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World Rev Nutr Diet. 2013;106:90-9. doi: 10.1159/000342563. Epub 2013 Feb 11.

Growth faltering in low-income countries.

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MRC International Nutrition Group, London School of Hygiene and Tropical Medicine, London, UK.


Meta-analysis of growth data from over 50 low and low-middle income countries shows a consistent pattern of stunting and poor weight gain from about 3 months of age and persisting until at least 5 years. Children tend not to be wasted because their short stature offsets their underweight, leading to a rather adequately proportioned appearance. This frequently conceals the true levels of malnutrition in communities. At the macro-environmental level such growth faltering is due to the combined effects of poverty, food insecurity, low-dietary diversity, a highly infectious environment, poor washing facilities and poor understanding of the principles of nutrition and hygiene. These tend to be ameliorated as communities pass through the demographic transition with improved incomes and education. Because such changes will take generations to achieve, the global health community continues to search for effective interim solutions. Disappointingly, apart from intensive feeding programmes aimed at rehabilitating severely malnourished children, there are few examples of very successful nutrition interventions. This emphasizes the need for a better understanding of the etiology of growth failure. This paper uses anthropometric data collected over 6 decades in subsistence-farming communities from rural Gambia to illustrate the typical key features of growth faltering. Arising from this analysis, and from gaps in the published literature, the following issues are highlighted as still requiring a better resolution: (1) the pre-natal and inter-generational influences on growth failure; (2) the ontogeny of the infant immune system; (3) the exact nature of the precipitating insults that initiate gastroenteropathy; (4) the effects of both enteric and systemic infections on the hormonal regulation of growth; (5) interactions between macro- and micro-nutrient deficiencies and infections in causing growth failure, and (6) the role of the microbiome in modulating dietary influences on health and growth.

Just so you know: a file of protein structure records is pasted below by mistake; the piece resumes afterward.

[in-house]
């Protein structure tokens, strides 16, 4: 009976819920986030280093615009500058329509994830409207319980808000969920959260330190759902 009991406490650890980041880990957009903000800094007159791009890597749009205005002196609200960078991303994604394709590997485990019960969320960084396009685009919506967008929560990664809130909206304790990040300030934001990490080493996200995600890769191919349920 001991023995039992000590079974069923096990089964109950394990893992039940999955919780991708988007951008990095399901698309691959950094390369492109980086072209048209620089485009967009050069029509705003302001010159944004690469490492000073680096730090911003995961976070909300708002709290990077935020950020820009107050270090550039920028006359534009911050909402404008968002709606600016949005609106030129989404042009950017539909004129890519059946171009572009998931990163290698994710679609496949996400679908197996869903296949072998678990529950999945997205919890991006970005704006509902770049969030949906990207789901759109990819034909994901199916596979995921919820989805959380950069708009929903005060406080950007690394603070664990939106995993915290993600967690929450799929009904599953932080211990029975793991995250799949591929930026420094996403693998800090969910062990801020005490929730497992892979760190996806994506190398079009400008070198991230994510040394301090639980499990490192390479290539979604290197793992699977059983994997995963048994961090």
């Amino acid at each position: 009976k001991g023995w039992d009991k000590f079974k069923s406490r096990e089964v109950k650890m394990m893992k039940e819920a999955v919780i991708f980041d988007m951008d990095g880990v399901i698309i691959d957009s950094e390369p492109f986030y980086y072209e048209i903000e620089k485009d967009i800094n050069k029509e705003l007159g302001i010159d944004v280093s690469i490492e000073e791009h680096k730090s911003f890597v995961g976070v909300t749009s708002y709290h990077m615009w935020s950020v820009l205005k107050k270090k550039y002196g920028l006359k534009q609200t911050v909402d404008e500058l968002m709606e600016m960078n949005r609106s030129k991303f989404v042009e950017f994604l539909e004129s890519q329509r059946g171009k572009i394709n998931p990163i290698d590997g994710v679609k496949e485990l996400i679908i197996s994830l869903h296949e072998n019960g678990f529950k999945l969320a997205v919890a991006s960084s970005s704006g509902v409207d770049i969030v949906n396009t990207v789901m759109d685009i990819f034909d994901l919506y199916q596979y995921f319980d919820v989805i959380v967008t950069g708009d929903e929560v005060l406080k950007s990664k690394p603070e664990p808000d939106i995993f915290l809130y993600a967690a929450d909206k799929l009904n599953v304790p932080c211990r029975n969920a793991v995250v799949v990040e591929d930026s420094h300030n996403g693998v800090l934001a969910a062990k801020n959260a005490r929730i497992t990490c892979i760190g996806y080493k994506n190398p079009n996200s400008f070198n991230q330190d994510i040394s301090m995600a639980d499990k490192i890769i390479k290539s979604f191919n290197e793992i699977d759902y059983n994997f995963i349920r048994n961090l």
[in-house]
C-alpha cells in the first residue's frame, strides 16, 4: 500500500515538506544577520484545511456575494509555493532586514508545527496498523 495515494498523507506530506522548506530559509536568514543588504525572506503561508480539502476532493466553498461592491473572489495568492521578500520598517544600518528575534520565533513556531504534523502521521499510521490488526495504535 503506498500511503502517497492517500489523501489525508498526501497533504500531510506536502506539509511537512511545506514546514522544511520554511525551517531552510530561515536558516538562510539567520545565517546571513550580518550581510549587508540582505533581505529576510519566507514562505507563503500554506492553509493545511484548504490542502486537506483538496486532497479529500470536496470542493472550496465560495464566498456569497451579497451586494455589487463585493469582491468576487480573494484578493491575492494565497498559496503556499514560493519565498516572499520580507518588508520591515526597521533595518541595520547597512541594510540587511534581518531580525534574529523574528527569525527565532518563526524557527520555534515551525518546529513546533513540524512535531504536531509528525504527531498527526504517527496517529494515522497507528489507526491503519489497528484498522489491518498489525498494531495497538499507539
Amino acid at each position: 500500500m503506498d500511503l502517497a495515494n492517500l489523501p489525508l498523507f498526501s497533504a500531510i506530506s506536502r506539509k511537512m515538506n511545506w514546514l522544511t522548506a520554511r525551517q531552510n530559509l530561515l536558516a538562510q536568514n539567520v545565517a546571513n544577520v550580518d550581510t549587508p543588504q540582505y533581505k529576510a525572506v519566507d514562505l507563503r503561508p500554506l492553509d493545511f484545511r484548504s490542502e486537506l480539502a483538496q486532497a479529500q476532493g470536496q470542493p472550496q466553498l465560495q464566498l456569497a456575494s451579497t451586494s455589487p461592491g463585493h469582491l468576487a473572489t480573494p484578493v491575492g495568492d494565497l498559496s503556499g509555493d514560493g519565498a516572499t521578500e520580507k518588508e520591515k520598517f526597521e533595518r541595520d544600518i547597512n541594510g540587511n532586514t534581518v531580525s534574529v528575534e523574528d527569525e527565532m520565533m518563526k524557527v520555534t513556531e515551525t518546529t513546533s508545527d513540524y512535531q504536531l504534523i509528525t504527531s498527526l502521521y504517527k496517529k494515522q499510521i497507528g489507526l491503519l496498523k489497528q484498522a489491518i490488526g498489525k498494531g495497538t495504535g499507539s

[Indexed for MEDLINE]

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